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Thus, parenting is a complex process, involving much more than a mother orfather providing food, safety, and succor to an infant or child. Parenting involvesbidirectional relationships between members of two (or more) generations; can extendthrough all or major parts of the respective life spans of these groups; may engage allinstitutions within a culture (including educational, economic, political, and social ones);and is embedded in the history of a people--as that history occurs within the natural anddesigned settings within which the group lives . Given, then, thetemporal variation that constitutes history, the variation of culture and of its institutionsthat exist in different physical and designed ecological niches, and the variation, withinand across generations, in strategies for and behaviors designed to fit with these niches,we may note that diversity is a key substantive feature of parenting behavior. Focus onthis variation, rather than on central tendencies, is necessary in order to understandparenting adequately. In addition, there are multiple levels of organization that change inand through integrated, mutually interdependent or "fused" relationships; theserelationships occur over both ontogenetic and historical time ;. As such, context, as well as diversity, is an importantfeature of parenting.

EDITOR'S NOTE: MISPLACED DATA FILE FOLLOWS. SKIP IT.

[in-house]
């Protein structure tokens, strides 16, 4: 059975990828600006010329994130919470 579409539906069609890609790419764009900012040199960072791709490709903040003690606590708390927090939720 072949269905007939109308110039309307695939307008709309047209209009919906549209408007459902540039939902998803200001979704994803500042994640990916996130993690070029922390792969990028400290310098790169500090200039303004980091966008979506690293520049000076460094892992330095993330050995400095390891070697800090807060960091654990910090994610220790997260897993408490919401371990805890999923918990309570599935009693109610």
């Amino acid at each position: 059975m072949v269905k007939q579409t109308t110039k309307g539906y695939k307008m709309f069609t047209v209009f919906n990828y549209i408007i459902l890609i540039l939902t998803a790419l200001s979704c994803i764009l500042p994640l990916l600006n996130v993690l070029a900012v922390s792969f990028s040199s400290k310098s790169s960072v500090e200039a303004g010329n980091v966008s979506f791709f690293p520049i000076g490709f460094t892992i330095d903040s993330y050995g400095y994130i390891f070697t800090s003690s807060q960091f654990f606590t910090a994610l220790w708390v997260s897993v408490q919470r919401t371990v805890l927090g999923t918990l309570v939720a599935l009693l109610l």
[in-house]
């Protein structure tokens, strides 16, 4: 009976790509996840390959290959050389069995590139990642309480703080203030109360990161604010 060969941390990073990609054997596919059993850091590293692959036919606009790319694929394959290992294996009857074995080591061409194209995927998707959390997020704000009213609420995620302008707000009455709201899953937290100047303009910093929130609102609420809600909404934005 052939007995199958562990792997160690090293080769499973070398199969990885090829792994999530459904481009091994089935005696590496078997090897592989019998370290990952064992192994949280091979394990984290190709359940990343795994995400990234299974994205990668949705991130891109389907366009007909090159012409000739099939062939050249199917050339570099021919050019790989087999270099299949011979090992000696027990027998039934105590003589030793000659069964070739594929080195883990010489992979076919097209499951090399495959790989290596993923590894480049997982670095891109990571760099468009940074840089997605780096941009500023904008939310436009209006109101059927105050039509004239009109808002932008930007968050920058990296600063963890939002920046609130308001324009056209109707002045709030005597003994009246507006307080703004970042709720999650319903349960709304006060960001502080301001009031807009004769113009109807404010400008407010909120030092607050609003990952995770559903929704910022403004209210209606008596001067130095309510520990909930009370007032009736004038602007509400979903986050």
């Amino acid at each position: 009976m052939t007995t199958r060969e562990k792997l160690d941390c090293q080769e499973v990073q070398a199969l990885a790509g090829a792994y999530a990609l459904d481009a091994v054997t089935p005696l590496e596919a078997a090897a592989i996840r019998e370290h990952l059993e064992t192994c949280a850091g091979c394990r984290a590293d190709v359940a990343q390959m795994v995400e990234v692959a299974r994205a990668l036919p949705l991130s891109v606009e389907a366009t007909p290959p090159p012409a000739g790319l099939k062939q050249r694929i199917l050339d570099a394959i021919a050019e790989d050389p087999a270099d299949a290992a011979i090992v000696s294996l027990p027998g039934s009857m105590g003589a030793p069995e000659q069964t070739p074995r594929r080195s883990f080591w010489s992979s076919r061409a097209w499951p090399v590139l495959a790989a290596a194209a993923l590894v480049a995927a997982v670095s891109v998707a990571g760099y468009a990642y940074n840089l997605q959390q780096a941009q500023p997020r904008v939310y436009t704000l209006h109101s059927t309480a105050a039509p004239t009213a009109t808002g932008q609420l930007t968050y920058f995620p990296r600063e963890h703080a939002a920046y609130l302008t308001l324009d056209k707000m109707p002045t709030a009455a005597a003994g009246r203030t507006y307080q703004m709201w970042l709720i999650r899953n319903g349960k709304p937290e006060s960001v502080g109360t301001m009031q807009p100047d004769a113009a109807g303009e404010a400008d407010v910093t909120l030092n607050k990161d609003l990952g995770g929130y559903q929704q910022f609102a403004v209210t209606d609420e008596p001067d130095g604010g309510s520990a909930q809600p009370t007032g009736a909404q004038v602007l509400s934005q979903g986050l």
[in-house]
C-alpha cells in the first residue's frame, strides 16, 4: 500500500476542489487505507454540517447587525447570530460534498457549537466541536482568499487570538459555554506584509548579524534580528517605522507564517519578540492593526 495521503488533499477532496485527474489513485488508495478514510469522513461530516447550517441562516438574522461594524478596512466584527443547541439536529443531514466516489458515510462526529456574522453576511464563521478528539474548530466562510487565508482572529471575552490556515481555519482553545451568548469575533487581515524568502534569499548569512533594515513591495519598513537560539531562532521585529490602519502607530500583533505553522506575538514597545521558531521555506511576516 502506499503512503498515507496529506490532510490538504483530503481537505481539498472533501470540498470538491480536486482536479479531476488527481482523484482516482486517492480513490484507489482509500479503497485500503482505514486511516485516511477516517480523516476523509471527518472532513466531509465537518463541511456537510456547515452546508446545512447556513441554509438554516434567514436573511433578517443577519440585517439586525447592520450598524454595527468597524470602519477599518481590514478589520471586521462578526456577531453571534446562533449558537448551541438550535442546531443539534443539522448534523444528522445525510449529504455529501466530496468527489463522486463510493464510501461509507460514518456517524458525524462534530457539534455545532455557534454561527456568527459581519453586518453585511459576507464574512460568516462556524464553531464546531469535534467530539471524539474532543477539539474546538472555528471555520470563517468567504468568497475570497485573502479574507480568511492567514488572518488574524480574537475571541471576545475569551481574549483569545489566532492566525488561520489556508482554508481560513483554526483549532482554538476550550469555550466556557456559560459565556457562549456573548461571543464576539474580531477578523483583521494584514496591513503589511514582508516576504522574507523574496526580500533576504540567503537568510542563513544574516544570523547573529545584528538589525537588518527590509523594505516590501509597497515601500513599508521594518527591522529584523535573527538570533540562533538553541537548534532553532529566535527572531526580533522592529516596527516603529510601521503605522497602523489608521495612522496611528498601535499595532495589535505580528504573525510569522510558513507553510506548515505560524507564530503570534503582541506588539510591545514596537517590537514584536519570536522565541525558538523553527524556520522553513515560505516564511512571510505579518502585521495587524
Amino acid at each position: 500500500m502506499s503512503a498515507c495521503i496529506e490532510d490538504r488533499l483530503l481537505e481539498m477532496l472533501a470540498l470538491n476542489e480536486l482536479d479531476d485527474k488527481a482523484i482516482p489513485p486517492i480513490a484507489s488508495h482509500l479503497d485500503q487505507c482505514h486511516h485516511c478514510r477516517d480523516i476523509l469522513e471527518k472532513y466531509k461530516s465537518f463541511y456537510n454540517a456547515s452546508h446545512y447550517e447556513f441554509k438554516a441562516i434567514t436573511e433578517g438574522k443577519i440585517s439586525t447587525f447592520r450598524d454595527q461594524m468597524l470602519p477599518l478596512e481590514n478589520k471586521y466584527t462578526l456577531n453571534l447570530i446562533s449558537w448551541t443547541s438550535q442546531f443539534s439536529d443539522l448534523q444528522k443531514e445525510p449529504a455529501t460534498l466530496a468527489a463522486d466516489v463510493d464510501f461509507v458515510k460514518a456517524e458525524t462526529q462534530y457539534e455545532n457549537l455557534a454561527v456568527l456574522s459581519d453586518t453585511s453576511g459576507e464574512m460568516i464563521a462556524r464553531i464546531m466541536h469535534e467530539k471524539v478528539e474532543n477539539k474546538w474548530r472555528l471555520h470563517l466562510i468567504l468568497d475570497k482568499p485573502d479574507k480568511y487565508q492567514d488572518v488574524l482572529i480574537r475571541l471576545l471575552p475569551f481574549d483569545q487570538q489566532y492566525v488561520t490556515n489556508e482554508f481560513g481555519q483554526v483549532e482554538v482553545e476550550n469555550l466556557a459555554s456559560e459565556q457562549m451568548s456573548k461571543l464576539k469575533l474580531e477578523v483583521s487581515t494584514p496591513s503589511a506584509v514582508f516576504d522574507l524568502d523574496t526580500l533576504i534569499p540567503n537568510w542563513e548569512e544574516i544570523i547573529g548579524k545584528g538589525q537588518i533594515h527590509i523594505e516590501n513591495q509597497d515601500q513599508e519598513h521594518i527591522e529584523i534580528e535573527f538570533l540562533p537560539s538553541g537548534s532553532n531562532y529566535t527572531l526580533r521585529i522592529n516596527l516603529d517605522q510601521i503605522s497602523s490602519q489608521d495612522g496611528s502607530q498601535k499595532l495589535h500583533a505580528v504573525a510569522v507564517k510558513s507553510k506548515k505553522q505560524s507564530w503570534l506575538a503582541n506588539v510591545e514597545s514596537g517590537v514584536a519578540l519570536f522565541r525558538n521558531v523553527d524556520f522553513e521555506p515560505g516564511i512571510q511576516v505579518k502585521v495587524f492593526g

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In turn, in a study of over 1,800 Latino, African American, and EuropeanAmerican parents of adolescents, conflicts were said to occur in the main over everydaymatters, such as chores and style of dress, rather than in regard to substantive issues, suchas sex and drugs . [Similar findings were reported in research conducted ageneration earlier , suggesting that the nature of parents' views ofreasons for arguing with their children may not change very much across time.] Parentsfrom all racial/ethnic groups reported arguing about the same issues; however, EuropeanAmerican parents reported more conflict than parents from the other two groups (Barber,1994).


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Culture can be defined as “the set of attitudes, values, beliefs, and behaviors shared by a group of people, communicated from one generation to the next.”1 Given that the majority of the world’s children do not reside in Westernized countries, and that culture influences development, cross-cultural research on child development requires special attention.